Jesse Marinoff Reyes ( Jesse Marinoff Reyes Design, Maplewood, N.J)
Sugar Ray Robinson (1921-1989)!
AKA Walker Smith, Jr., arguably the greatest fighter who ever lived (he was the model for and a hero to Muhammad Ali). To get a sense of how awe-inspiring he was without laying your eyes on any vintage fight films (which run with some regularity on ESPN Classic), you have to stop and consider he was 85-0 as an amateur (69 wins by knockout (KO), 40 in the first round) and after turning pro in 1940 until 1951 went 128-1-2 (the latter two being no decisions or no contests, commonplace in the era when the rules had fights being stopped on technicalities like unintentional cuts, etc.) and holding the world welterweight championship from 1946-51. Late in 1951, he won the middleweight title for the first time, retired in 1952—then made a comeback two-and-a-half years later to regain the middleweight crown in 1955. He would lose the title, then regain it three more times (for a record five times that still stands), battling a laundry list of all-time greats, and challenging and nearly winning the light heavyweight championship from Joey Maxim in an epic bout at Yankee Stadium in 103 degree heat (New York in the summertime? Fahgeddaboudit! It ain’t the heat, it’s the humidity!), whithering in the 13th round—after the heat had forced referee Ruby Goldstein to collapse and requiring his being replaced by Ray Miller—Robinson collapsed, suffering the only career “KO” defeat of his career (Robinson had built a comfortable lead by that point and would have likely won). In all he would fight in 200 bouts—winning 173 (108 by KO), losing 19, with six draws and two no contests.
But see Robinson fight, and the numbers however impressive pale before the skill and artistry of a nonpareil boxer—fluid and graceful immediately come to mind but are to this writer, incomplete superlatives—with lightning-quick reflexes AND impressive punching power. There were truly great “boxers” (as opposed to sluggers) before Sugar Ray, but Robinson redefined what a finesse fighter was and all who have come since have been compared to and have been emulative of him. Muhammad Ali. “Sugar Ray” Seales. “Sugar Ray” Leonard. Pernell “Sweetpea” Whitaker. “Sugar” Shane Mosely (and on and on). Ray’s fistic brilliance was evident early, so that even by 1942, when Hollywood filmed a biopic of another famed “boxer,” the turn-of-the-century heavyweight champion “Gentleman” Jim Corbett—starring Errol Flynn—in the fight scenes showing Corbett’s footwork, it was closeups of Robinson’s fleet feet that dazzled the big screen.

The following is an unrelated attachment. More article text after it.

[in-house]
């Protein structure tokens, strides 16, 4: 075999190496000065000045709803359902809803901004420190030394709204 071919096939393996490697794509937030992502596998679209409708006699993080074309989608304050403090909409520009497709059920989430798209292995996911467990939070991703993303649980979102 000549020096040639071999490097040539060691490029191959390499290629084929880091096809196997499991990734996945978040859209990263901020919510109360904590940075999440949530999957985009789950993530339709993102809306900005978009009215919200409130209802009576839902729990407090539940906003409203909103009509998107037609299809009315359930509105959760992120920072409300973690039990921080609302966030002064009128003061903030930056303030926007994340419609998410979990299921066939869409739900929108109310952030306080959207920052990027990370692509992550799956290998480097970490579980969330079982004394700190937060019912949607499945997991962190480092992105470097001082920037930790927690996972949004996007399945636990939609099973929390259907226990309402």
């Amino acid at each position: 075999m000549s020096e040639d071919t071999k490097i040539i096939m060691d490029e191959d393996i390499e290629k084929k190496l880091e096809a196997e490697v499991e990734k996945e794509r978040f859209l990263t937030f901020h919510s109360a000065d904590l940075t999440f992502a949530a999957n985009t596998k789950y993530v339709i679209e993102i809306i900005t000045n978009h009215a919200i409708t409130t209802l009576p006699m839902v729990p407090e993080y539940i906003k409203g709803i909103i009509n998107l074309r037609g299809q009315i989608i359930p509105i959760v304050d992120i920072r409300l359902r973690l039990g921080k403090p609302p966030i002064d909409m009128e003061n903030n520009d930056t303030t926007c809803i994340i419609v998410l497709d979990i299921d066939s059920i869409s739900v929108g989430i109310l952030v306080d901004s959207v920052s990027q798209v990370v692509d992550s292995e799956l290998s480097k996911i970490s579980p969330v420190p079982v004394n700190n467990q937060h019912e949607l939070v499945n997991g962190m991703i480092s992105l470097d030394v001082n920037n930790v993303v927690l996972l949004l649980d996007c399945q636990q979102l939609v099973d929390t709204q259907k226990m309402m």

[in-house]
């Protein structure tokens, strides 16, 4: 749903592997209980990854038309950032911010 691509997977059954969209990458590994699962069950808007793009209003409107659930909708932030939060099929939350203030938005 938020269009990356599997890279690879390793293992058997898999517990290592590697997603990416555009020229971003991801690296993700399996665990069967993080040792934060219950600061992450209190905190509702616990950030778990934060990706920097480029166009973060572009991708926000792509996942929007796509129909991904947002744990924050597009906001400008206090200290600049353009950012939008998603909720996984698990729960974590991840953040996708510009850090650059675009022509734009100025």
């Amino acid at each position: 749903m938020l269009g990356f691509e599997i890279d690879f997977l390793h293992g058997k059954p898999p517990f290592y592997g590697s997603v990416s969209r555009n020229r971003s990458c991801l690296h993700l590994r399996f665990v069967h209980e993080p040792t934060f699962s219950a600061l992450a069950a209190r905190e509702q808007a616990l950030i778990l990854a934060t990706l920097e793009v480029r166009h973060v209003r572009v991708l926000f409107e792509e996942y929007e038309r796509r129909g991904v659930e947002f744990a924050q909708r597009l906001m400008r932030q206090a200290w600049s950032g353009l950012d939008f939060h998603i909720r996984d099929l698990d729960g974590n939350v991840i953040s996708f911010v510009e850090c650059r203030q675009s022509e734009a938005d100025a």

However, history and ring legend come together briefly in Martin Scorcese’s bio pic—and pound-for-pound one of the greatest motion pictures of all time—of Jake LaMotta, Raging Bull, based on LaMotta’s biography of the same name. LaMotta and Robinson fought a brutal six-bout series (dramatized in the film) with LaMotta winning one and Robinson five. But imagine the Ali-Frazier Trilogy DOUBLED and you get Robinson-LaMotta. It was from LaMotta that Robinson won the middleweight crown for the first time, in their last bout in 1951.
In the cartoon foreground of the portrait illustration of this cover design, it is LaMotta wearing the middleweight crown on the steps looking down at his longtime rival, Robinson, then still the welterweight king (the light heavyweight champ is Britain’s Freddie Mills, the heavyweight champ is Joe Louis).
Cover artist Stanley Weston—a fan of The Ring since he was ten years old when his father bought him his first copy—got his start when, as a 13-year old, a neighbor asked if Weston would like a lawn-mowing job. That man was Ring editor Nat Fleischer. The old man and teenager developed a friendship through their common interest in boxing, and by 1937 Fleischer hired Weston to work at The Ring. At first, the artistic Weston’s job was to color other artist’s work (likely black and white renderings that would be mechanically colored using overlays and tint screens) but by 1939 Fleischer had Weston paint his first cover. From 1939-1951 Weston would paint 57 covers (in the ’50s, The Ring would switch to mostly all-photo or graphically-rendered photo covers for several years; illustrated covers would not make a comeback until the 1970s). Interestingly, in 1990, when The Ring was going through a transition much as the sport itself, Weston bought the magazine and became publisher for a time.
The Ring is currently being published by Golden Boy Productions—the business arm of former boxing champ and all-time great, Oscar de la Hoya. Recent issues have featured some beautifully illustrated covers.
The Ring, December, 1949 issue
Illustration/design: Stanley Weston
Editor (defacto art director): Nat Fleischer